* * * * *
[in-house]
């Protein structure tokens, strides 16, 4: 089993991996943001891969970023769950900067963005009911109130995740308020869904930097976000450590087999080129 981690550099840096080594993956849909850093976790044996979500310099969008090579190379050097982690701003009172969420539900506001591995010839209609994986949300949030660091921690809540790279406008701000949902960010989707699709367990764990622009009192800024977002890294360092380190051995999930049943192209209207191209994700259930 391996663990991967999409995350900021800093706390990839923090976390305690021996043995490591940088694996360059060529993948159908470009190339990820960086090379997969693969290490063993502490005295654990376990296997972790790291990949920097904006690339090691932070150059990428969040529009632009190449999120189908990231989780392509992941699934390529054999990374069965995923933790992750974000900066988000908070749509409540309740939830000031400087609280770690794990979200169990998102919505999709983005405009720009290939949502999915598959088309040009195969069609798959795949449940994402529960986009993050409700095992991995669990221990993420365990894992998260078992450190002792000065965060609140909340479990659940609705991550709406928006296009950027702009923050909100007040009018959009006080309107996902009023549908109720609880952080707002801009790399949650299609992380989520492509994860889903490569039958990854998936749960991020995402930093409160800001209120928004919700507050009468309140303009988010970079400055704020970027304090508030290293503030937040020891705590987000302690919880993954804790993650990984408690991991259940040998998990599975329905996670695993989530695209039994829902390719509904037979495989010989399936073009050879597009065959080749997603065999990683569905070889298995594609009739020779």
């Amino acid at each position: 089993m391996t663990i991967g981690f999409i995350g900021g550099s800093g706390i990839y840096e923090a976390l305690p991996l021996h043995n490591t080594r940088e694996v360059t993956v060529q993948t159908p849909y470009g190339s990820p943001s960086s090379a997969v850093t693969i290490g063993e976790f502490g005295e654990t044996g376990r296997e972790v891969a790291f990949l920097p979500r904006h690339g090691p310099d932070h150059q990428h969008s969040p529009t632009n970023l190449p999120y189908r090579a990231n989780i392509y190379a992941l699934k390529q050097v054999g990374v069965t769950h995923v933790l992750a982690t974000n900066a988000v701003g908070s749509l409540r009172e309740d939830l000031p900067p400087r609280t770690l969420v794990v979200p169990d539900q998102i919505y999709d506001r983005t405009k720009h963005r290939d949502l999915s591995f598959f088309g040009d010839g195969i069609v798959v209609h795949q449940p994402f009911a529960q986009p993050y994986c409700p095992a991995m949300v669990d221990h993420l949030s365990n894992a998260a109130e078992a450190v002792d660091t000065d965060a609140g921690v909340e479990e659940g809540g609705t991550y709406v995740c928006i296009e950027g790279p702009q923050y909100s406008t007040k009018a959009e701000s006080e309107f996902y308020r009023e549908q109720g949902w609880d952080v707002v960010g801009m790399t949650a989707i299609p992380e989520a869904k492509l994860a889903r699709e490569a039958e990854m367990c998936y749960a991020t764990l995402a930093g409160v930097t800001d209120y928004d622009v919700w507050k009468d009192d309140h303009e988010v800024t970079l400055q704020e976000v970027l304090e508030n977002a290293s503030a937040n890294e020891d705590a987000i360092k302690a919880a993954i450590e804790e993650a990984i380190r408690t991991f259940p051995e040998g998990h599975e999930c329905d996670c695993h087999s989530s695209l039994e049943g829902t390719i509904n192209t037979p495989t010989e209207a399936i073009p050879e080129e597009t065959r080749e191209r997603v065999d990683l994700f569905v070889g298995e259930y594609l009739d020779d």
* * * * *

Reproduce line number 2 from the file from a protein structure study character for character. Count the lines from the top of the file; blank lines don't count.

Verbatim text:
């Protein structure tokens, strides 16, 4: 089993991996943001891969970023769950900067963005009911109130995740308020869904930097976000450590087999080129 981690550099840096080594993956849909850093976790044996979500310099969008090579190379050097982690701003009172969420539900506001591995010839209609994986949300949030660091921690809540790279406008701000949902960010989707699709367990764990622009009192800024977002890294360092380190051995999930049943192209209207191209994700259930 391996663990991967999409995350900021800093706390990839923090976390305690021996043995490591940088694996360059060529993948159908470009190339990820960086090379997969693969290490063993502490005295654990376990296997972790790291990949920097904006690339090691932070150059990428969040529009632009190449999120189908990231989780392509992941699934390529054999990374069965995923933790992750974000900066988000908070749509409540309740939830000031400087609280770690794990979200169990998102919505999709983005405009720009290939949502999915598959088309040009195969069609798959795949449940994402529960986009993050409700095992991995669990221990993420365990894992998260078992450190002792000065965060609140909340479990659940609705991550709406928006296009950027702009923050909100007040009018959009006080309107996902009023549908109720609880952080707002801009790399949650299609992380989520492509994860889903490569039958990854998936749960991020995402930093409160800001209120928004919700507050009468309140303009988010970079400055704020970027304090508030290293503030937040020891705590987000302690919880993954804790993650990984408690991991259940040998998990599975329905996670695993989530695209039994829902390719509904037979495989010989399936073009050879597009065959080749997603065999990683569905070889298995594609009739020779």